Former employees, people that the organization either let go or ones that left at their own behest, can be a polarizing subject amongst managers and recruiters.
When you need to fill a post, you may come across situations where a former employee has applied for the position, or you may be considering recruiting someone who had left under positive circumstances. What is the best plan of action? After all, a former employee could be an extremely useful addition (or, more accurately, re-addition) to your organization, and many of us often find it easier to trust “the devil you know.” Colleagues are likely to have strong feelings about hard and fast rules on the topic based on positive or negative personal experiences in the past. However, we believe there is no absolute rule that fits here. Rather, there are a number of variables that you should examine when considering employing a former team member.
The upside to hiring a former employee
There is plenty of potential upside to re-hiring an individual. For example, a former employee usually requires a shorter orientation process and fewer resources to get them up to speed on the business, the industry, and their area of responsibility, resulting in cost and time savings. Moreover, they will also be familiar with the culture and atmosphere of the company, and likely still know a number of current employees, meaning a smoother transition or dynamic, than integrating a new team member. Another reason to consider a former employee is that, after leaving your company, they probably have not been sitting at home binging Netflix; they have been working in different companies and environments, gaining experience and exposure to improve their skillset. Also, a former employee returning can do wonders for a company’s image, acting as the living embodiment of the phrase “the grass is not always greener.” They not only boost current employees’ confidence in the company, but also incentivize employees from the organization they left to consider your company. All in all, re-hiring a former employee can be a smart move from a productivity and cultural perspective.
The flipside of bringing back former team members
Of course, every coin has two sides, and hiring former employees isn’t without potential pitfalls. The perfect storm can also be kicked off, not only reflecting a bad hire, but also causing turmoil and negative consequences for the forward momentum of the team.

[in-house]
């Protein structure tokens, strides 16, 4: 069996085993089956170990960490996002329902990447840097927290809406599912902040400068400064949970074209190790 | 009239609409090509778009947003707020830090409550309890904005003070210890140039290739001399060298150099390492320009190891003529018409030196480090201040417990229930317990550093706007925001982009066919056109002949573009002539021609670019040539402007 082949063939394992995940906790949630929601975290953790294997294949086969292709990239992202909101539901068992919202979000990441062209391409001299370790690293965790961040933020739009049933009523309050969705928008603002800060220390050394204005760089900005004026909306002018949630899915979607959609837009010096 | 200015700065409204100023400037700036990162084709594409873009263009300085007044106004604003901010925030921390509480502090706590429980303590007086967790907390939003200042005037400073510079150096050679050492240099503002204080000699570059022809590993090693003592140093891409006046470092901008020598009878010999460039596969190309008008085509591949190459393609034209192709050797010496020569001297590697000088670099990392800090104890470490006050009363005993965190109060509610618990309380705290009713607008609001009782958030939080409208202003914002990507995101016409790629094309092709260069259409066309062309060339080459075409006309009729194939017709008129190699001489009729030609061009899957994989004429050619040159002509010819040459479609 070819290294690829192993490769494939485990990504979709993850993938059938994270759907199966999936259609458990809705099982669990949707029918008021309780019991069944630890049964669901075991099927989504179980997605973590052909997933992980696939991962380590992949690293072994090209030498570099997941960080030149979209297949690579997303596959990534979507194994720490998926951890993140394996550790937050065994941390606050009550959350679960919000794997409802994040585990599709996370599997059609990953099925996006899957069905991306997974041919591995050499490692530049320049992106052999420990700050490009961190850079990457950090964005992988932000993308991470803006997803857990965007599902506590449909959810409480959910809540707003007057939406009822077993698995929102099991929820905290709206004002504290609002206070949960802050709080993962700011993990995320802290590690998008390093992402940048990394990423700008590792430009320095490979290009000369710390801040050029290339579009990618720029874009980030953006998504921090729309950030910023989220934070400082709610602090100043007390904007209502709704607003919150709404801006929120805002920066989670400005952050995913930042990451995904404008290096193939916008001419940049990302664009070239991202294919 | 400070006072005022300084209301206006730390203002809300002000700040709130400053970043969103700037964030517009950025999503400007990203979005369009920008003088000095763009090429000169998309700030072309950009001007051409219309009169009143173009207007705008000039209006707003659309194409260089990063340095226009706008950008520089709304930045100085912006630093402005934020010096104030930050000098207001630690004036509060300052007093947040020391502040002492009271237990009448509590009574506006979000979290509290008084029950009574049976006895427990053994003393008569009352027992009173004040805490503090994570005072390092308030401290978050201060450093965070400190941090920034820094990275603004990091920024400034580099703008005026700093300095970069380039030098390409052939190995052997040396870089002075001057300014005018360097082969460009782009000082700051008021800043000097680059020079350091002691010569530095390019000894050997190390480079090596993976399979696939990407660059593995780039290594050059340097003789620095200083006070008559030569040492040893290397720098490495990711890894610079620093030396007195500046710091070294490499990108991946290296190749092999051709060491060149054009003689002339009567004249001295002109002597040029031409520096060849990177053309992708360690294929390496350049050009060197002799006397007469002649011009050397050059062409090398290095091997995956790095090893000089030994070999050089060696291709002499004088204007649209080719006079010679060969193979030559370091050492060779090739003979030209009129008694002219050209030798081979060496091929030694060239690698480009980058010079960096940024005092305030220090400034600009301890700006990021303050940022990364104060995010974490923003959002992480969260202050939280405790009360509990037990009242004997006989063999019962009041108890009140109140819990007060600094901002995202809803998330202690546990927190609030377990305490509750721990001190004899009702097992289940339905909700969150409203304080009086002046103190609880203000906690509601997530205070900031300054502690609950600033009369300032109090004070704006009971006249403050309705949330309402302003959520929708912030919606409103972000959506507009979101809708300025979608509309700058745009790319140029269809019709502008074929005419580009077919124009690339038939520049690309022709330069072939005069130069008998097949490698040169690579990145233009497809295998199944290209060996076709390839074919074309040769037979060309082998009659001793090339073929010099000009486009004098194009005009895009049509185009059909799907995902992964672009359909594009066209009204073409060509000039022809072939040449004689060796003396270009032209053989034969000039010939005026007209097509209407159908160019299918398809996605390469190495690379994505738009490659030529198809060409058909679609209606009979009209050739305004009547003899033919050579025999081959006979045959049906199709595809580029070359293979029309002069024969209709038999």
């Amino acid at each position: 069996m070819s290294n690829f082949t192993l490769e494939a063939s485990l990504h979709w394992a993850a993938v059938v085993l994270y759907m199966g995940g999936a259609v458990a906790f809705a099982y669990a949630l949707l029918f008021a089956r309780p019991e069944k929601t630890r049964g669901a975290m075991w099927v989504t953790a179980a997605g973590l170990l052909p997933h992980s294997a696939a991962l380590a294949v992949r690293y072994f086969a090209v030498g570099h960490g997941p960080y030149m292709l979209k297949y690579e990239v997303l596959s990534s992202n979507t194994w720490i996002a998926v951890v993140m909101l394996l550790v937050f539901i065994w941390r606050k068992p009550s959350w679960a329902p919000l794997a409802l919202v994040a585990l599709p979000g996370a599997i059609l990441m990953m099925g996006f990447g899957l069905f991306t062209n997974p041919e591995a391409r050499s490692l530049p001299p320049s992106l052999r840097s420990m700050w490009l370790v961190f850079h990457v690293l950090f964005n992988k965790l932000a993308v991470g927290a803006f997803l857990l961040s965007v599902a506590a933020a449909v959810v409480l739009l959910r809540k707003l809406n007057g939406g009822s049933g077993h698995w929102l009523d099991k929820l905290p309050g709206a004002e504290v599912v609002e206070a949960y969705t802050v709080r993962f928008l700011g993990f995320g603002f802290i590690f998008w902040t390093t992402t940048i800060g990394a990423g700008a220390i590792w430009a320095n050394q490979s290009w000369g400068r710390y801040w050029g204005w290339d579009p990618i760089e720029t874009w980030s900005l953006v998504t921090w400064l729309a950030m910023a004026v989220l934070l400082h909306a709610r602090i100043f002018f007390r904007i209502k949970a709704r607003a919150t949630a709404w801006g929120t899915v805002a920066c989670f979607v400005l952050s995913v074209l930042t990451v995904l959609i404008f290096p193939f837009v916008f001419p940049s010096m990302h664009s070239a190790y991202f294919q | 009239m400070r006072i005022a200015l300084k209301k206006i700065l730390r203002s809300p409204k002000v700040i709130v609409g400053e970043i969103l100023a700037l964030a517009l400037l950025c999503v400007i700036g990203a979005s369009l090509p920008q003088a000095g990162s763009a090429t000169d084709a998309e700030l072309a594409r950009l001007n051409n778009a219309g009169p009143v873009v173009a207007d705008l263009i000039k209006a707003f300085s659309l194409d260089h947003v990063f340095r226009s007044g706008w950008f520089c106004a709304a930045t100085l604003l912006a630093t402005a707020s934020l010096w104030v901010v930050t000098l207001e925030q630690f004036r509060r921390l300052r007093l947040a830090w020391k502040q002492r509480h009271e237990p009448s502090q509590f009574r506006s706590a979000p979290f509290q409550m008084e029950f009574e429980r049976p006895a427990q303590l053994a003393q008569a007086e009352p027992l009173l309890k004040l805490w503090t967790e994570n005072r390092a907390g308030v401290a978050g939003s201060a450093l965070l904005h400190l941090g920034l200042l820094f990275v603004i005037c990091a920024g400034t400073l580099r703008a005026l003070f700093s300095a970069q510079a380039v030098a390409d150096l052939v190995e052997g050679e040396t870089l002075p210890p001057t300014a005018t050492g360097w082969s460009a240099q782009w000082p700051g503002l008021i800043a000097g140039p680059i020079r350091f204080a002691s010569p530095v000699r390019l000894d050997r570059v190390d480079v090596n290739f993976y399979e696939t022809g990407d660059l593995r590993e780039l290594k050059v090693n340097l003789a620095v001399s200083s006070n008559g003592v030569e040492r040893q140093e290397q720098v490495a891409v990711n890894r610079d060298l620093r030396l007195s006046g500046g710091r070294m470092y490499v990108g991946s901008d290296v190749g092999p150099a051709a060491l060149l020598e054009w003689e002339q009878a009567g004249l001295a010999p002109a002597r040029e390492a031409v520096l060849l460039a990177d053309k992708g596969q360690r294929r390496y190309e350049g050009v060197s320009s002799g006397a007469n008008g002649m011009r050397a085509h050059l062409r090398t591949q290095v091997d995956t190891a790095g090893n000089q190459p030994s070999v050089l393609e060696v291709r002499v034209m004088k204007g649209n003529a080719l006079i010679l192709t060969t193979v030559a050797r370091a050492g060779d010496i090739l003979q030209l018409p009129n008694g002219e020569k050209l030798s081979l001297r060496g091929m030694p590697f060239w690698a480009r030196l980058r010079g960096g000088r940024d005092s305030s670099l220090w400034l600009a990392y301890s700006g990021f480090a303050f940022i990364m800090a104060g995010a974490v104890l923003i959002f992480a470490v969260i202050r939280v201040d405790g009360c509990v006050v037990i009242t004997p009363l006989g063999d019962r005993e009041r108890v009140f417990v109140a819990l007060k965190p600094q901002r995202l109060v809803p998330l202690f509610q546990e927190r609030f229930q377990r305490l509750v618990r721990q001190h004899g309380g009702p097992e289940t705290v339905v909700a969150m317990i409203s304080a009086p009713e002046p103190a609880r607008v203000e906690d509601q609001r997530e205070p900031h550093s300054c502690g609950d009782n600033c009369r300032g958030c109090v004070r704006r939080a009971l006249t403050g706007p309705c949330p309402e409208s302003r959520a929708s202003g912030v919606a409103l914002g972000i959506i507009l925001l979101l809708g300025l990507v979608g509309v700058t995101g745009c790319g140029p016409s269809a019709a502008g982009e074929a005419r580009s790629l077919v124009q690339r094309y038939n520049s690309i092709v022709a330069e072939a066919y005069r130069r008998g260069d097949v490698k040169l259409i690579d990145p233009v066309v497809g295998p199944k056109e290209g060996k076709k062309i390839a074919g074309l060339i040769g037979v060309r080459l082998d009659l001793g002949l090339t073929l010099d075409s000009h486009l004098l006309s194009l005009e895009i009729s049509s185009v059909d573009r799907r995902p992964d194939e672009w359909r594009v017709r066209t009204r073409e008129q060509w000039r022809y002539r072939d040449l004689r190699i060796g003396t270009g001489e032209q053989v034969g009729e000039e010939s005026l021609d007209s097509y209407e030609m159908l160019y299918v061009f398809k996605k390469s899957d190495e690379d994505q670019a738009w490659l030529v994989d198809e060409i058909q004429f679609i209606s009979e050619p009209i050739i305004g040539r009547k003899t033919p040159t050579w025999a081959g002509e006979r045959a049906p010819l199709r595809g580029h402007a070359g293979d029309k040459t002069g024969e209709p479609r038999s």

Boomerang employees are likely to have an established image of the company and current employees based on their earlier employment experience. As a result, they may find it hard to adapt once they realize that the company has moved on from its era and employs new policies and/or a new workplace culture has been established. Sometimes, former employees continue to harbor grudges / bad feelings or feel as if they deserve the same status and position in the organizational hierarchy they previously held, leading to tensions and a lack of collaboration. If everyone does not start culturally with a “clean slate,” the upside of recruiting a former colleague could quickly be eroded by interpersonal conflict and ultimately, decreased productivity.
Effective evaluation practices to capture the best candidates
No one wants to, or can afford to, miss out on identifying candidates that are a good fit for a specific role. Ultimately, the organization needs to have a purposeful and exhaustive interview design and decision-making process that provides for an objective determination of whether an applicant, regardless of whether they are a former employee or a brand-new face, is right for your company’s culture and workspace productivity.
Our prejudice regarding the right approach may be transparent, but we believe in establishing a comprehensive Cipher® to provide the best hiring outcomes, especially when considering a former employee, to ensure alignments with the specific needs of the company.
In addition to leveraging the Cipher® as the foundation to your process, in this unique situation we recommend:
- Review in detail with the candidate their short- and long-term aspirations, to ensure their vision aligns with the company’s goals. Don’t assume that you know the answers based on what they articulated in a prior life.
- Have a clear conversation, one that is more explicit than you think is necessary, around your expectations in the new role. Let them know that the Cipher® lays the groundwork for performance evaluation and this document, rather than their past experiences, will drive future success in the role.
- Conduct comprehensive background checks with internal staff and to the extent possible with bosses/direct reports of their current company, to calibrate your understanding of their interpersonal dynamics.
In conclusion, having a strategic and planful approach to recruiting and hiring such as the Cipher® is the best way to ensure and scale success, whether you are evaluating a former employee or a new face for your team. With a little extra thought and evaluation, former employees can be a savvy option when bringing in the talent you need in today’s competitive employment market.